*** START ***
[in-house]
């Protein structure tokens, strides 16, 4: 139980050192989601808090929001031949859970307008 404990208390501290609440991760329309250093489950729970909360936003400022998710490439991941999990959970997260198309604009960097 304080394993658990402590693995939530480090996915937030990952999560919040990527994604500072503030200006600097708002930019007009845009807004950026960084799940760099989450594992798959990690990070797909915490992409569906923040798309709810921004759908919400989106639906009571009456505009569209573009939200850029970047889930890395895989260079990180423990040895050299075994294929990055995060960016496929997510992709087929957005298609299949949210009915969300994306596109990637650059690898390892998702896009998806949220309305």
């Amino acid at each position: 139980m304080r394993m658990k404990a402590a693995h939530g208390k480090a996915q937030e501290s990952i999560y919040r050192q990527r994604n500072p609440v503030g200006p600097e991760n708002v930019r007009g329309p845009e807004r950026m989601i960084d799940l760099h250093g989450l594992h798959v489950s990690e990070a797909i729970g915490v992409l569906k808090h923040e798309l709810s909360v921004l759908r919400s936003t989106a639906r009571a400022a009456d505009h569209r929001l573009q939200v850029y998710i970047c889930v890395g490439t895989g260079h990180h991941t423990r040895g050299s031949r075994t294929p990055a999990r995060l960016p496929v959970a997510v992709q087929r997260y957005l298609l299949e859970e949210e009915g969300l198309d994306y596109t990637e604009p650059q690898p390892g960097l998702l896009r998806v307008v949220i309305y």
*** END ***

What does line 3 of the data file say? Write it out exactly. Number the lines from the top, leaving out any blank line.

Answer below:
């Amino acid at each position: 139980m304080r394993m658990k404990a402590a693995h939530g208390k480090a996915q937030e501290s990952i999560y919040r050192q990527r994604n500072p609440v503030g200006p600097e991760n708002v930019r007009g329309p845009e807004r950026m989601i960084d799940l760099h250093g989450l594992h798959v489950s990690e990070a797909i729970g915490v992409l569906k808090h923040e798309l709810s909360v921004l759908r919400s936003t989106a639906r009571a400022a009456d505009h569209r929001l573009q939200v850029y998710i970047c889930v890395g490439t895989g260079h990180h991941t423990r040895g050299s031949r075994t294929p990055a999990r995060l960016p496929v959970a997510v992709q087929r997260y957005l298609l299949e859970e949210e009915g969300l198309d994306y596109t990637e604009p650059q690898p390892g960097l998702l896009r998806v307008v949220i309305y």